So how do you move a whale shark?

Written by Emily Farmer (University of Pittsburgh), CET Japan Summer 2019

Pre-entrance tickets

I asked both myself and the other CET Japan students this question quite a few times the day we visited the aquarium. Unfortunately, I have yet to come to a satisfying conclusion. Regardless, our trip to the Osaka Kaiyukan was full of spontaneity, smiling faces, and plenty of fish.

After we arrived at Osaka’s famous 水族館 (suizokukan), meaning aquarium, the other CET students and I were thankful to find descriptions for the variety of animals in both English and Japanese. Having access to both languages was extremely helpful in learning new Japanese terms for the animals and their habitats. I had not originally decided on visiting the aquarium with the intention of expanding my Japanese marine life vocabulary, but it was 100% one of the perks! Some personal favorites were the いるか(dolphins),くらげ(jellyfish), and the かめ(turtle).

After exploring for roughly an hour or so, we decided to take a break at the aquarium’s Mermaid Café to taste test the peculiar and enticing ramune flavored ice cream. Thoughts: definitely ramune flavored, but a little strong. Regardless, I’m glad I got to try it!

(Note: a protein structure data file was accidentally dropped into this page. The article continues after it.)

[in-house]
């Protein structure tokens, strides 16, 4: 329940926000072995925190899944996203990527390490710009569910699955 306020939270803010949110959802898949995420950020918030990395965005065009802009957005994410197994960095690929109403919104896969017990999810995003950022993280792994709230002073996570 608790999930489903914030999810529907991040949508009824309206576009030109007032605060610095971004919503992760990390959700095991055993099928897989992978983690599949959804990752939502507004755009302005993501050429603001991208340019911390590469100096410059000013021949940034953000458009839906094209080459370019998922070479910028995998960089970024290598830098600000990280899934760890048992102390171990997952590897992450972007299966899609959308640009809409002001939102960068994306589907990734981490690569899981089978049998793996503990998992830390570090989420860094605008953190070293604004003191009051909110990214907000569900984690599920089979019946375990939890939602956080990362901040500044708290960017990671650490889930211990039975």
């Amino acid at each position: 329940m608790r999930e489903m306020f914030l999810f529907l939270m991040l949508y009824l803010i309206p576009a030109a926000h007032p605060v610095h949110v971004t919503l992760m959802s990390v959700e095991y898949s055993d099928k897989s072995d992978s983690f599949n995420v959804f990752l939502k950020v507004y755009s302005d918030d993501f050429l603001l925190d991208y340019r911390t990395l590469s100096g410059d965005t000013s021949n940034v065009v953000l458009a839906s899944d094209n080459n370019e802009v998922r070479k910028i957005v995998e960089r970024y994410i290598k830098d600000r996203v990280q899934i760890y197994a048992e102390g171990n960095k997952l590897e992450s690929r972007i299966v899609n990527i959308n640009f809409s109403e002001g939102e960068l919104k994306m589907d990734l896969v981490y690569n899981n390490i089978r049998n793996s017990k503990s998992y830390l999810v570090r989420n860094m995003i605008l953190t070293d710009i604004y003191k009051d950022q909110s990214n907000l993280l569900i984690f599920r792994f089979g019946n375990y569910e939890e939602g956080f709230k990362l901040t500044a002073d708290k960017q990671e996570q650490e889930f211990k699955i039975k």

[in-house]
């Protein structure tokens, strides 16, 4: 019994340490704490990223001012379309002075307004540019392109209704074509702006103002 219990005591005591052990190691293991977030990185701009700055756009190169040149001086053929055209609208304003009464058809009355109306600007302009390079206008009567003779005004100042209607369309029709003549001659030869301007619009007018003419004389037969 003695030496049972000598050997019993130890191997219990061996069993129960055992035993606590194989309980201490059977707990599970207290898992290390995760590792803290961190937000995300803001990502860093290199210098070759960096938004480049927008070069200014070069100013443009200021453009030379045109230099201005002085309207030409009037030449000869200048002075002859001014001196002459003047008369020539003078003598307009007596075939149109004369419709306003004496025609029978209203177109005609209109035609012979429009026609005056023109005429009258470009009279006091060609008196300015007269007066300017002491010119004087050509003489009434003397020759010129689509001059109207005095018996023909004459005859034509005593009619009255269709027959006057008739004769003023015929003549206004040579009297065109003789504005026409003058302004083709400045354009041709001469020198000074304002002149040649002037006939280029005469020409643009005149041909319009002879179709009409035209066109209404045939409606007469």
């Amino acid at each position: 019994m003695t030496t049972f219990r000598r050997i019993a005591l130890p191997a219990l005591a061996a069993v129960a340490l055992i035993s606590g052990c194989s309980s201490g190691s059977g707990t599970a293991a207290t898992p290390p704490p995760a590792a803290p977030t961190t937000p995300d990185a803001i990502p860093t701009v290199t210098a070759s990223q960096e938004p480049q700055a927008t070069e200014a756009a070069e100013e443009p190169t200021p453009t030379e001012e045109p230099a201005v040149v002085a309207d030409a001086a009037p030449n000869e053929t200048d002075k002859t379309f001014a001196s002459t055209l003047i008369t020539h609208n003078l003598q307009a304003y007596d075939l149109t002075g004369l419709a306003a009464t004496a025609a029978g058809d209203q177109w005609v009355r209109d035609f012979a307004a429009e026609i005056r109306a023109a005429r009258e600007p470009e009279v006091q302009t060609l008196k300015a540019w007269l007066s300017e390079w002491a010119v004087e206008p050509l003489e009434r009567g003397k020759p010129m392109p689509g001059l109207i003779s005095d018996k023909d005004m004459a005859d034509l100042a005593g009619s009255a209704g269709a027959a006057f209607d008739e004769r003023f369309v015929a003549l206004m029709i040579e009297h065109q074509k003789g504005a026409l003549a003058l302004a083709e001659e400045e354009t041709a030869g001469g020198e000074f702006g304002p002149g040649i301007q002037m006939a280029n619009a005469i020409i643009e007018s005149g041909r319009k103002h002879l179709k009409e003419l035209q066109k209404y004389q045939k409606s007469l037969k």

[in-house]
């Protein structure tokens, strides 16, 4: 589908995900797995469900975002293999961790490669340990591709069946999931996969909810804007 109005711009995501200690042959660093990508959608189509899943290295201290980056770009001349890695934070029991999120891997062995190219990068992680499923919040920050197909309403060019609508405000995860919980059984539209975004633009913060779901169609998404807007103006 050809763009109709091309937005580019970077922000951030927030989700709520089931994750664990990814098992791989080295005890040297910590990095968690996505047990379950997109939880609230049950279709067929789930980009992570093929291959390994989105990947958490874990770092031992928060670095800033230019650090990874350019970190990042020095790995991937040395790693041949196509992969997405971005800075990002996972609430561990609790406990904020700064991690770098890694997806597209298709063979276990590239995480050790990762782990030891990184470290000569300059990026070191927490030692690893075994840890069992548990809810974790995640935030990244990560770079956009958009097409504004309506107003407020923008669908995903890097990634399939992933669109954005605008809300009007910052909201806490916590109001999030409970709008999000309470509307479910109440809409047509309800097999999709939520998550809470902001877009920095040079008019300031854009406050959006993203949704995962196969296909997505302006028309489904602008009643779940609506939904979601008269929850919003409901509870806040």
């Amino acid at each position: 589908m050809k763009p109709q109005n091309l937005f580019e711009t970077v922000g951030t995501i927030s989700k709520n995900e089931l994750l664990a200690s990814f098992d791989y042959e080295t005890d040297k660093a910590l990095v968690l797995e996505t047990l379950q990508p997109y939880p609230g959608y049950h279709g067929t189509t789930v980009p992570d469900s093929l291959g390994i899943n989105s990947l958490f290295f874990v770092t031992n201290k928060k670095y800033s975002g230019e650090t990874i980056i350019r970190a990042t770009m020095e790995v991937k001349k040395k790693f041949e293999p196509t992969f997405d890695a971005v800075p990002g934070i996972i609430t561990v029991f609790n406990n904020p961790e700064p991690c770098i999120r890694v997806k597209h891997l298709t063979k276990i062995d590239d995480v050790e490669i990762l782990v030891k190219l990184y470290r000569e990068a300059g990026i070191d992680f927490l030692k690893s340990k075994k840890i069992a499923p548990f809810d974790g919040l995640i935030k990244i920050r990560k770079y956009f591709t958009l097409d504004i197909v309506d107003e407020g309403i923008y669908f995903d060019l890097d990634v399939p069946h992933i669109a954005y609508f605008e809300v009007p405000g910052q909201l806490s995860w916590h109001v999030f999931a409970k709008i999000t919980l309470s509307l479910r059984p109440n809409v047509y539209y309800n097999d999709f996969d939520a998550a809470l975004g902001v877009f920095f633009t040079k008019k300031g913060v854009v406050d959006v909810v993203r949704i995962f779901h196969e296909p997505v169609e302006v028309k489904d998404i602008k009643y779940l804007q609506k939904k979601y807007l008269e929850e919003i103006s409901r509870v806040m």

Ramune ice cream

We finished our trip to the aquarium by checking out Osaka Kaiyukan’s famous whale shark. I have been to quite a few aquariums in the past few years, but I’m not exaggerating when I say that that whale shark was BIG. To this very moment as I write this blog post, I still have no idea how one transports a whale shark. By box? Giant glass container? Couldn’t tell you.

We rounded out the day by shopping for お土産(omiyage), or souvenirs, at the nearby mall, and I finally got to try out my first purikura! Japanese purikura machines are truly a wonder. I have seen numerous pictures of other people doing purikura, but the sheer amount of options you have to edit, personalize, and customize your pictures after you take them is pretty crazy—definitely worth the ¥500!